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Arch Linux Vs Ubuntu

Arch Linux and Ubuntu are the two open-source Linux distributions. These operating systems come with many wonderful features and advantages. At the same time, they have many differences as well. Understanding any tool right from the root is crucial for a developer or business user. On that note, this blog reveals the differences between Arch Linux and Ubuntu in many dimensions.

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Arch Linux and Ubuntu are nothing but the two Linux distributions widely used by home users and businesses. Undeniably, both operating systems are sound in terms of installation, use, and performance. Although they have many standard features, they also have a few differences. This blog will detail the differences between the two Linux distributions, key features, and pros and cons.

Arch Linux vs Ubuntu - Topics of Content:

Comparison Between Arch Linux vs Ubuntu

What is Arch Linux?

A Canadian scientist released Arch Linux in 2002. This Linux distribution was released to support advanced users who wish to control their systems completely. Basically, Arch Linux is a simple, general-purpose, lightweight Linux operating system. And it is a free, open-source Linux distribution with good customisation capabilities.

As Arch Linux is a lightweight operating system with good customisation features, it best suits small businesses. With the roll-release model, Arch Linux provides its users with the latest stable versions of the Linux distribution. Arch Linux encourages a Do-it-yourself (DIY) approach so that its users can make customisations easily. Unlike other distros, it is not software bloat but allows you to control the packages' installations. Furthermore, Arch Linux is the Linux distribution backed by Canonical and is one of the leading global software vendors.

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Features of Arch Linux:

Arch Linux offers many excellent features to its users. Here are a few features listed below:

  • acman: Pacman manages all the packages in the repositories. It supports the installation of these packages from the repositories into your systems. Not only this, Pacman supports upgrades, removals of packages, and downgrades.
  • Repositories: Arch Linux has two repositories: Arch package repositories and Arch User Repositories (AUR). In particular, they are massive libraries consisting of installation packages. Know that Arch Linux repositories are essentially community-based repositories where users can add new packages.
  • The Holy Arch Wiki: It is the documentation wing of Arch Linux, which is large and organised. Here, you can get all you need to know about Arch Linux in the form of the latest changes, statistics, arch news, etc.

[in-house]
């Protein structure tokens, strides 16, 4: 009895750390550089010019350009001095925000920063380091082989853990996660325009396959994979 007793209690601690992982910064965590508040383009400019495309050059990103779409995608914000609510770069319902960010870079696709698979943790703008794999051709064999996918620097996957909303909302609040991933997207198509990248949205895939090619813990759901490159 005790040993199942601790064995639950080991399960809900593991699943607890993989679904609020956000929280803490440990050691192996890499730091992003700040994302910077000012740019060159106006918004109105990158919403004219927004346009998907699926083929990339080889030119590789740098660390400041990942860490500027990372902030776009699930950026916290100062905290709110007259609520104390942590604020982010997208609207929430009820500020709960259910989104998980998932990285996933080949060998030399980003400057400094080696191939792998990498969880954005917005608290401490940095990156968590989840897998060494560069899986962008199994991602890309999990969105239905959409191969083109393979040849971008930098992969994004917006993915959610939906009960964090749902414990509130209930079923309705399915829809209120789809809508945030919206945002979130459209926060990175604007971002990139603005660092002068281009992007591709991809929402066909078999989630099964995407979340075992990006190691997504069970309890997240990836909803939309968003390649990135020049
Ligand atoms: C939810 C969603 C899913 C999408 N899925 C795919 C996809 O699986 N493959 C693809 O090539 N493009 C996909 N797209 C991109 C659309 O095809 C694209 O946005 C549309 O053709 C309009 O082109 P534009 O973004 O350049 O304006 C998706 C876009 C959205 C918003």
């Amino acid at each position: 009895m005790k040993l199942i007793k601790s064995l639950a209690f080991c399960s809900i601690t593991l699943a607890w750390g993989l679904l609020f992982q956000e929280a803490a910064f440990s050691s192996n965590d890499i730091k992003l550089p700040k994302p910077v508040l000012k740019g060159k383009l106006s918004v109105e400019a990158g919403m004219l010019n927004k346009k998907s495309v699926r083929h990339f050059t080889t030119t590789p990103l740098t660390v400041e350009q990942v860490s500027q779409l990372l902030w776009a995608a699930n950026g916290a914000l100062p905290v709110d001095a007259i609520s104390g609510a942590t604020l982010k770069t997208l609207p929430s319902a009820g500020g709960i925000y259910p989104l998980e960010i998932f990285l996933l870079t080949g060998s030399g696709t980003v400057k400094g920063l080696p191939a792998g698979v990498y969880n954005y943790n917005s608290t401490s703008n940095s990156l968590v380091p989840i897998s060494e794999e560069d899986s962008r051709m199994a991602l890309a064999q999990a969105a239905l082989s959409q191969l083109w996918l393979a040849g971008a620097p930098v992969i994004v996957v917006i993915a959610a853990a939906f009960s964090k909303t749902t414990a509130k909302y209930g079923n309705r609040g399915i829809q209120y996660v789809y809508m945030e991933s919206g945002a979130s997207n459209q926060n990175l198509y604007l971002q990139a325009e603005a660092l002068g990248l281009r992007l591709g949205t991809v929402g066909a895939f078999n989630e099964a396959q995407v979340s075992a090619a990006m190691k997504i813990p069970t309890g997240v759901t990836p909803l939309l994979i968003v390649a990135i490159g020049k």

What are the Advantages of Arch Linux?

Here’s the list of the advantages of Arch Linux below:

Installation: With Arch Linux, you don’t require a desktop environment or Windows Manager, but the installation should have been done without any issues. Also, you can use patches when they are required.

Customisation: Arch Linux allows the Do-it-yourself (DIY) approach by which users can make customisations as they wish. No wonder that flexibility is one of the key advantages of Arch Linux.

Rolling Release Model: With this model, you need to install the operating system only once. Because of this, when there is an upgrade in the packages, you don't need to reinstall the software. Arch Linux allows continuous software upgrades without reinstalling the operating system.

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What are the Drawbacks of Arch Linux?

Where there are pros, there might be cons as well. Let’s look at the drawbacks of Arch Linux below:

  • Arch Linux community is small due to the limited number of users.
  • Although Arch Linux encourages a DIY approach, beginners may still have difficulty working with this software. However, experts and experienced users can use this as smoothly as possible.
  • While updating packages, if there are bugs, it will seriously affect the systems.
  • Shifting operating systems from Arch Linux to any other Linux distribution is complicated.
  • Package Manager or Pacman would work slowly at times.
Related Article: "Top 10 Reasons Why You Should Learn Linux"

What is Ubuntu?

A South African entrepreneur released Ubuntu in 2004. It is the modern, free, and open-source DEBIAN-based Linux distribution. And it is one of the popular distributions among other Linux distributions. Ubuntu is the desktop operating system developed by Linux. Mainly, it is intended for personal computer operating systems; however, it can be installed in public clouds and data centers. In short, Ubuntu is best suitable for home users and small businesses.

Know that security and release quality are the key features of Ubuntu. Besides, you can install Ubuntu in the systems where the latest versions of Windows are not compatible. Not only limited to this, but you can also install Ubuntu in other systems such as servers, Robots, IoT devices, mac computers, and so on. Note that the most recent release in Ubuntu is 16.04 Xenial Xerus.

Features of Ubuntu:

Ubuntu comes with many good features. Let’s see how it works.

  • Apps: You can install any app from the pool of apps offered by Ubuntu, which ranges from Spotify to Skype to Telegram. It’s not a surprise, they can be installed within a few clicks.
  • Office Software: Ubuntu offers LibreOffice, which is no way less than MS office. You can create documents, PowerPoint presentations, and spreadsheets similar to MS office. Not only that, you can share these documents with others too. No wonder Ubuntu allows you to open google docs as well.  
  • Browser Support: Providing speed and security, Ubuntu simplifies the web browsing experience for its users. Ubuntu supports chrome and other popular browsers installed from 'Ubuntu Software'. Note that Ubuntu software is the app store of the Ubuntu operating system.
  • Email Platforms: In addition to Ubuntu’s Thunderbird – an email platform, Ubuntu allows you to use other mail platforms such as – Gmail, Microsoft Exchange, Hotmail, and so on.